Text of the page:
Liz Else, New Scientist
Liz Else: How did you end up being called “the elephant whisperer”?
Elephants communicate with me at least as much as I do with them. It takes a lot of time and you need to be alone with them. After a few days of benign presence they stop what they are doing and take an interest in you. They are generally interested in humans because they are intelligent enough to gauge that their predicament is brought about by humans, who shoot them, dart them, move them – something is always going on involving humans. I think they value good relations with us, but they don’t know what it is that would make us stop abusing them.
Liz Else: Do elephants communicate with us?
Lawrence Anthony: There is scientific work on communication between elephants via infrasound. But communicating with humans is another matter, it hasn’t really been studied. These animals are doing something, or maybe there’s something going on both ways — we somehow get into contact with each other and you certainly know when it is happening.
Liz Else: Surely it wouldn’t be difficult to investigate?
Lawrence Anthony: The trouble is that there isn’t the money. Studying elephant communication is a kind of luxury. Maybe we need an Elephant Foundation with our own Bill Gates?
Liz Else: How did you end up observing this first hand since you are not a scientist?
Lawrence Anthony: I have no formal training but I grew up in Zambia, Malawi and Zimbabwe and came to Zululand, South Africa, when I was young. I’m a bush child of the 1950s. Once you’ve got it in your blood it’s difficult to get it out. Eventually, after selling insurance and working in property development, I sold up and bought Thula Thula, a game reserve in Zululand which was then 5000 acres. There’s a sensibility, a sanity and a naturalness in the bush I missed when I lived in the city, plus I was becoming more and more concerned about the bush.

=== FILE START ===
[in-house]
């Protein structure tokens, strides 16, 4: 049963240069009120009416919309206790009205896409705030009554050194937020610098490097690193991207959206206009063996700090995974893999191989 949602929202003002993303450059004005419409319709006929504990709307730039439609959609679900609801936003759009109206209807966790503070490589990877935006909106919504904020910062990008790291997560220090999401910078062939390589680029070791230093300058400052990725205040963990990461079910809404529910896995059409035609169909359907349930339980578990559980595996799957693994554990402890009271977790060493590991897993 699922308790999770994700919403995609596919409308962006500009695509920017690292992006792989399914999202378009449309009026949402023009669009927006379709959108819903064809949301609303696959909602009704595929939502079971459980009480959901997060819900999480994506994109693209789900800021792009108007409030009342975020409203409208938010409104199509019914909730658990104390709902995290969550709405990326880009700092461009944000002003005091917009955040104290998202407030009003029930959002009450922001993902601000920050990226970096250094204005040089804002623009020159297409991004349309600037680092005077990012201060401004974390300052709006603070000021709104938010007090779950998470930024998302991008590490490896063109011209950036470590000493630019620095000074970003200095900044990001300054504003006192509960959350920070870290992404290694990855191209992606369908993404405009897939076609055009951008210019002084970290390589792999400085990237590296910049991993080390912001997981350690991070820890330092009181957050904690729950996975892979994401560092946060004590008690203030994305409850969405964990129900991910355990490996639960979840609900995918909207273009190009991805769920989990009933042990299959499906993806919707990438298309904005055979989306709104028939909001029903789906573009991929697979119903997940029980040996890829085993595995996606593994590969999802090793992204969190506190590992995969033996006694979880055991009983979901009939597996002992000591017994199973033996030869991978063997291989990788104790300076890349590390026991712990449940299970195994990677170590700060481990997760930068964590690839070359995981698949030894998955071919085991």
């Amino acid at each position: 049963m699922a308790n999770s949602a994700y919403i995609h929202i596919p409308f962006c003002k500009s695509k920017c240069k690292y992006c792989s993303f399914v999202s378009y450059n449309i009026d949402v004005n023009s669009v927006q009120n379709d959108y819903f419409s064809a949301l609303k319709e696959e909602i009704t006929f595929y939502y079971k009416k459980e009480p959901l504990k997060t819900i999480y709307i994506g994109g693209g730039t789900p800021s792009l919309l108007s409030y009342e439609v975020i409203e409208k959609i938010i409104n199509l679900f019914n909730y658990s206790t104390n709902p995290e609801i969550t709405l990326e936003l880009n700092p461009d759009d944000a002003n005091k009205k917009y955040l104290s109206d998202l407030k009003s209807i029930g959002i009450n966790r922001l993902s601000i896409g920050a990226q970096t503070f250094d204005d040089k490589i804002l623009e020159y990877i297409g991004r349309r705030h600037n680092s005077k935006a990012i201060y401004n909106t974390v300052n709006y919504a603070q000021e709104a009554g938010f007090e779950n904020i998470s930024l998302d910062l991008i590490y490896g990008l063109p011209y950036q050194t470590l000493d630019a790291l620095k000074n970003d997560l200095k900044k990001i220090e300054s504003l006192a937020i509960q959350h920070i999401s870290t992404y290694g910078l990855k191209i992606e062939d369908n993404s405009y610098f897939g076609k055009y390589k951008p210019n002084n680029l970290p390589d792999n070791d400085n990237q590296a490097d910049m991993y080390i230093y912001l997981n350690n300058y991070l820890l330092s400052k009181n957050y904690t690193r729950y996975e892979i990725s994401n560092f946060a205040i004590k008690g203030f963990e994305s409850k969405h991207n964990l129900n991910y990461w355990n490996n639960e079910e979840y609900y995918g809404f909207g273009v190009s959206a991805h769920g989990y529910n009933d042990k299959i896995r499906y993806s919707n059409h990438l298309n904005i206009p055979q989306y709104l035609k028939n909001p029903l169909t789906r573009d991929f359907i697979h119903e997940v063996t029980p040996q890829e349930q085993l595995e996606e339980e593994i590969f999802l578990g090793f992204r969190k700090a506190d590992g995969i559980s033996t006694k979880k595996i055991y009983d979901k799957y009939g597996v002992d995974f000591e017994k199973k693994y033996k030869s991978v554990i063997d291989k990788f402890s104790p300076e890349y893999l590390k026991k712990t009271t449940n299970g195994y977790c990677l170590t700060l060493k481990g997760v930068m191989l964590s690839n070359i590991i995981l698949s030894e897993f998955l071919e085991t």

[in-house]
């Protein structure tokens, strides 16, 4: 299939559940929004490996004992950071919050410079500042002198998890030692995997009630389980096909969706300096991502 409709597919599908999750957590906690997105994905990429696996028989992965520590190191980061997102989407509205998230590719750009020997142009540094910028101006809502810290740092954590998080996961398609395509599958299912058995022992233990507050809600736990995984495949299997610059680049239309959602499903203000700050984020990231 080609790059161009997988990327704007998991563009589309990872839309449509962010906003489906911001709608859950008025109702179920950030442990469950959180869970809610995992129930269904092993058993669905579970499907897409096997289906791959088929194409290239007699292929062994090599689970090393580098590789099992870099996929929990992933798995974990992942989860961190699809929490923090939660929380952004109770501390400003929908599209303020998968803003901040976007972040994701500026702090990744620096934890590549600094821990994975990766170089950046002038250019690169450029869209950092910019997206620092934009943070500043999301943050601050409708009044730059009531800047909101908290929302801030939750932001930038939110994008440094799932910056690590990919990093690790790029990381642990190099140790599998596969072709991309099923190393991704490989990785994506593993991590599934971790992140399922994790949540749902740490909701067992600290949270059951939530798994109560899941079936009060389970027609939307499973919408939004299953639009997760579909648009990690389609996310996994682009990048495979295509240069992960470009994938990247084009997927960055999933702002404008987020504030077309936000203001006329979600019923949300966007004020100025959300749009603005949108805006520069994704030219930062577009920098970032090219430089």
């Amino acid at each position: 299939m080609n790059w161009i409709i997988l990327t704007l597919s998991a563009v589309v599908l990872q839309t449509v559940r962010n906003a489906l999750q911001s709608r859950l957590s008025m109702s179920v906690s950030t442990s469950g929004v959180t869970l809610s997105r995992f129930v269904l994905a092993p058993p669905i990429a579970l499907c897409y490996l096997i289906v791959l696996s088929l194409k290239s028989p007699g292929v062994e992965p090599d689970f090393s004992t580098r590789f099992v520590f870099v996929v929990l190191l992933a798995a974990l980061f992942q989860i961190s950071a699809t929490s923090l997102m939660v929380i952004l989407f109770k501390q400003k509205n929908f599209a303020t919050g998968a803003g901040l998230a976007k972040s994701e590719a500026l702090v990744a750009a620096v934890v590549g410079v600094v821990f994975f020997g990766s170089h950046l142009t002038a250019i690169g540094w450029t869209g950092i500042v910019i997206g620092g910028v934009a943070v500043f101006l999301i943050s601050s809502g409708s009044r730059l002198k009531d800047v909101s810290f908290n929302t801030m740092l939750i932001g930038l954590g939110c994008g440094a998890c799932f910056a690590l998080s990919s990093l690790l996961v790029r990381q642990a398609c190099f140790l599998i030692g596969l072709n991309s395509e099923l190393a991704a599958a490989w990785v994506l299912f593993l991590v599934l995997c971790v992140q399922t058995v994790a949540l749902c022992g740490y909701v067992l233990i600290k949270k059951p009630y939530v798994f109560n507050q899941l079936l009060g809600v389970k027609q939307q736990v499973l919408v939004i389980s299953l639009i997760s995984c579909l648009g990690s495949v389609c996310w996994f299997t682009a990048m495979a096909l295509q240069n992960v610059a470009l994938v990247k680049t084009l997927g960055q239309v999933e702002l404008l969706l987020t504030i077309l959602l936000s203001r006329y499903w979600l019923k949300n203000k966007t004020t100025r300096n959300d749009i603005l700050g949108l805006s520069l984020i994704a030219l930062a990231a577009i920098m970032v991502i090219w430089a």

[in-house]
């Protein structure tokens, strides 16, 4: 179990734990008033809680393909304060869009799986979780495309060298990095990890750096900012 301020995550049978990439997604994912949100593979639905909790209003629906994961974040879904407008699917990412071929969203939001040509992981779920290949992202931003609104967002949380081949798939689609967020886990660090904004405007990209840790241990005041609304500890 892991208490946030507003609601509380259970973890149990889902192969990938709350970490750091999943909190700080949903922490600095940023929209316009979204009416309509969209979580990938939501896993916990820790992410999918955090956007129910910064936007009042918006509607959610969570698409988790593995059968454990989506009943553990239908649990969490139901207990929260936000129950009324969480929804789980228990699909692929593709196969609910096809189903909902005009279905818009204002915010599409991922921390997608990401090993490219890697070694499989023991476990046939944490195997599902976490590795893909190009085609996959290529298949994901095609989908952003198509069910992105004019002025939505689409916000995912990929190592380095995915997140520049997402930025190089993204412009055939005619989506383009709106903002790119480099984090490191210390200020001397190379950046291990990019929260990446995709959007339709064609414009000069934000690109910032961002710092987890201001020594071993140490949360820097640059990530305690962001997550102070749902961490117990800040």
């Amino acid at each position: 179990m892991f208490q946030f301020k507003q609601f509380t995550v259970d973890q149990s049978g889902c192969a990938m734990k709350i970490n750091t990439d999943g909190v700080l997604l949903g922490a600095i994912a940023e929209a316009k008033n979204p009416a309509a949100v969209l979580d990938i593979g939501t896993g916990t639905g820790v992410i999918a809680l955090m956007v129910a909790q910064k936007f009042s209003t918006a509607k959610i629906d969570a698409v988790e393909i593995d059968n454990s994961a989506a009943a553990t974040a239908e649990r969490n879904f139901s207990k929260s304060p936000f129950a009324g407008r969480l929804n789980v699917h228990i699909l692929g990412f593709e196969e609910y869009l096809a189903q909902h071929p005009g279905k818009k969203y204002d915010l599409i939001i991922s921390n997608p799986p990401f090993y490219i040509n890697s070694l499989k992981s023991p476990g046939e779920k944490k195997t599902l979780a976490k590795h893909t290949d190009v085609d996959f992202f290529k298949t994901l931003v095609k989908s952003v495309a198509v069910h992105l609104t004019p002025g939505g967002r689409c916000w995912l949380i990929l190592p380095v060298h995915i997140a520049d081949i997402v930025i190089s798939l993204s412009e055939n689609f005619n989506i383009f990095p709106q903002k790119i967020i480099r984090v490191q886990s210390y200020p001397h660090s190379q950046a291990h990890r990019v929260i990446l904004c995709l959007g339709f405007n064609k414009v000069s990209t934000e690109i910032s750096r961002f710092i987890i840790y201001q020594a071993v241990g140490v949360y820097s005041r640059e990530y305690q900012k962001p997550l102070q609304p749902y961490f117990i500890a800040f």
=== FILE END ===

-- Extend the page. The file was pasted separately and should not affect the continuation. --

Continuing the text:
Liz Else: What was happening that worried you?
Lawrence Anthony: Before I bought Thula, I was working with Zulu tribes to try to rebuild their historical relationship with the bush. They’d been badly affected by apartheid and colonialism. For example, Zulu villagers who had long since shot what little game lived around them had South Africa’s huge Hluhluwe-Imfolozi game reserve on their doorstep — but villagers weren’t allowed in. Part of my work at that time was to take them into the park. The children had never seen a giraffe, which is very shocking. Their cultural and traditional ties to the bush had disappeared. This is the core of what I do — help rebuild the relationships between remote African people and the bush, and the plant and animal kingdoms.
Liz Else: So how did you end up with a rogue herd?
Lawrence Anthony: In 1999, someone called from the Elephant Managers and Owners Association, a private group, and said she had a herd of nine troubled elephants. They were on another game reserve, creating trouble by raiding buildings, charging staff and vehicles. They were going to be shot. The only thing that restrains an elephant is an electric wire, and it’s a maxim in the industry that if an elephant doesn’t respect a wire, you’ll end up shooting it because you can’t control it. Now these ones didn’t respect it any more — they’d got clever.
Liz Else: How do elephants learn to beat electric fences?
Lawrence Anthony: I’ve seen it zillions of times. They’ve got voltage metres in their trunks it seems! They’ll put their trunk under the wire and walk along it checking the power. If the power drops enough, they’ll push through. The elephants do all sorts of things to explore the wire. Sometimes they realise that their tusks don’t conduct electricity very well, so they can twist the wire and break it. They also learn that if they go through quickly the pain is very short.
Liz Else: But you took on this troubled herd?